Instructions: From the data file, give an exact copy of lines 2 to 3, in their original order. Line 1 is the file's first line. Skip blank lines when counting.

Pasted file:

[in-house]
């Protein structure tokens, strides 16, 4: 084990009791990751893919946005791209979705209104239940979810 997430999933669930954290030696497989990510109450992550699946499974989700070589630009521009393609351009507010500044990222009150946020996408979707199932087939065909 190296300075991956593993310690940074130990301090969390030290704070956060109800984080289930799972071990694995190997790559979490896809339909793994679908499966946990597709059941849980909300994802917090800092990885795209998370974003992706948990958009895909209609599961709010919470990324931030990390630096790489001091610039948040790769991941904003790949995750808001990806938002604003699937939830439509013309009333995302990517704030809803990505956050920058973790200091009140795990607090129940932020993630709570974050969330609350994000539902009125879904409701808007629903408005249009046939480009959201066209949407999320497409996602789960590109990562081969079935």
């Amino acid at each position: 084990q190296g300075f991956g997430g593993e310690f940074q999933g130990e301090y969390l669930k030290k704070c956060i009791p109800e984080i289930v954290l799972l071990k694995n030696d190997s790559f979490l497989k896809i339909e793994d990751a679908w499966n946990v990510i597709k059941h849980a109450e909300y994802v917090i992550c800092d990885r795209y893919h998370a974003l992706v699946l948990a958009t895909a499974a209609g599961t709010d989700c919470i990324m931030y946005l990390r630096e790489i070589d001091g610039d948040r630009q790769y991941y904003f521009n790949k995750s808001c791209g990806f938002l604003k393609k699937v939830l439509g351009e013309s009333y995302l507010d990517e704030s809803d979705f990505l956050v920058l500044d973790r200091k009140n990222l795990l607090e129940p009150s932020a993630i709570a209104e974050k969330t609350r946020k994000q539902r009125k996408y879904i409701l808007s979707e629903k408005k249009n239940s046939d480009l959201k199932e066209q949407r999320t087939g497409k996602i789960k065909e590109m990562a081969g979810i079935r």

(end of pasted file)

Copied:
């Protein structure tokens, strides 16, 4: 084990009791990751893919946005791209979705209104239940979810 997430999933669930954290030696497989990510109450992550699946499974989700070589630009521009393609351009507010500044990222009150946020996408979707199932087939065909 190296300075991956593993310690940074130990301090969390030290704070956060109800984080289930799972071990694995190997790559979490896809339909793994679908499966946990597709059941849980909300994802917090800092990885795209998370974003992706948990958009895909209609599961709010919470990324931030990390630096790489001091610039948040790769991941904003790949995750808001990806938002604003699937939830439509013309009333995302990517704030809803990505956050920058973790200091009140795990607090129940932020993630709570974050969330609350994000539902009125879904409701808007629903408005249009046939480009959201066209949407999320497409996602789960590109990562081969079935």
């Amino acid at each position: 084990q190296g300075f991956g997430g593993e310690f940074q999933g130990e301090y969390l669930k030290k704070c956060i009791p109800e984080i289930v954290l799972l071990k694995n030696d190997s790559f979490l497989k896809i339909e793994d990751a679908w499966n946990v990510i597709k059941h849980a109450e909300y994802v917090i992550c800092d990885r795209y893919h998370a974003l992706v699946l948990a958009t895909a499974a209609g599961t709010d989700c919470i990324m931030y946005l990390r630096e790489i070589d001091g610039d948040r630009q790769y991941y904003f521009n790949k995750s808001c791209g990806f938002l604003k393609k699937v939830l439509g351009e013309s009333y995302l507010d990517e704030s809803d979705f990505l956050v920058l500044d973790r200091k009140n990222l795990l607090e129940p009150s932020a993630i709570a209104e974050k969330t609350r946020k994000q539902r009125k996408y879904i409701l808007s979707e629903k408005k249009n239940s046939d480009l959201k199932e066209q949407r999320t087939g497409k996602i789960k065909e590109m990562a081969g979810i079935r």